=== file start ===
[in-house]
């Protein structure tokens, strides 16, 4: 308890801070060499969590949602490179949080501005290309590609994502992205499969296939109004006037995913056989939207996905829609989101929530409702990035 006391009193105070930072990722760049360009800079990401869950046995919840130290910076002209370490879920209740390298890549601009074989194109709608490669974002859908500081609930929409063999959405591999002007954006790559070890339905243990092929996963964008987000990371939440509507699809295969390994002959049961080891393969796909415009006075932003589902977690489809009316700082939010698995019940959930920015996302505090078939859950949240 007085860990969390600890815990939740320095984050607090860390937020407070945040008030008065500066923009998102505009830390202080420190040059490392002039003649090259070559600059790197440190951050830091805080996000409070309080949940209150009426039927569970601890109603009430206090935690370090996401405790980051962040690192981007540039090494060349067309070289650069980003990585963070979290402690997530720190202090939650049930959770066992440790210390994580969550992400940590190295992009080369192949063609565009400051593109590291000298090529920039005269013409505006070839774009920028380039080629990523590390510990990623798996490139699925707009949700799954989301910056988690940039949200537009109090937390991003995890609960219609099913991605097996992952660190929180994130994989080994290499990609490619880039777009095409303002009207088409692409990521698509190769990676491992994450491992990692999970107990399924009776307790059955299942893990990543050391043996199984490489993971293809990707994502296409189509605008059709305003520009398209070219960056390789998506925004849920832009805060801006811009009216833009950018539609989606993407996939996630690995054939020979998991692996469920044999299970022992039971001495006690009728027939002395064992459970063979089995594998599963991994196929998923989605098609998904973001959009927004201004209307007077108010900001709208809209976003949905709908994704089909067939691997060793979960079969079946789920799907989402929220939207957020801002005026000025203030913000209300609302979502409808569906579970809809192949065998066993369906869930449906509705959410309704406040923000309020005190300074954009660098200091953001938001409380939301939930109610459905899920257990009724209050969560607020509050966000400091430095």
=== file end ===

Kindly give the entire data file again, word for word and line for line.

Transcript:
[in-house]
């Protein structure tokens, strides 16, 4: 308890801070060499969590949602490179949080501005290309590609994502992205499969296939109004006037995913056989939207996905829609989101929530409702990035 006391009193105070930072990722760049360009800079990401869950046995919840130290910076002209370490879920209740390298890549601009074989194109709608490669974002859908500081609930929409063999959405591999002007954006790559070890339905243990092929996963964008987000990371939440509507699809295969390994002959049961080891393969796909415009006075932003589902977690489809009316700082939010698995019940959930920015996302505090078939859950949240 007085860990969390600890815990939740320095984050607090860390937020407070945040008030008065500066923009998102505009830390202080420190040059490392002039003649090259070559600059790197440190951050830091805080996000409070309080949940209150009426039927569970601890109603009430206090935690370090996401405790980051962040690192981007540039090494060349067309070289650069980003990585963070979290402690997530720190202090939650049930959770066992440790210390994580969550992400940590190295992009080369192949063609565009400051593109590291000298090529920039005269013409505006070839774009920028380039080629990523590390510990990623798996490139699925707009949700799954989301910056988690940039949200537009109090937390991003995890609960219609099913991605097996992952660190929180994130994989080994290499990609490619880039777009095409303002009207088409692409990521698509190769990676491992994450491992990692999970107990399924009776307790059955299942893990990543050391043996199984490489993971293809990707994502296409189509605008059709305003520009398209070219960056390789998506925004849920832009805060801006811009009216833009950018539609989606993407996939996630690995054939020979998991692996469920044999299970022992039971001495006690009728027939002395064992459970063979089995594998599963991994196929998923989605098609998904973001959009927004201004209307007077108010900001709208809209976003949905709908994704089909067939691997060793979960079969079946789920799907989402929220939207957020801002005026000025203030913000209300609302979502409808569906579970809809192949065998066993369906869930449906509705959410309704406040923000309020005190300074954009660098200091953001938001409380939301939930109610459905899920257990009724209050969560607020509050966000400091430095």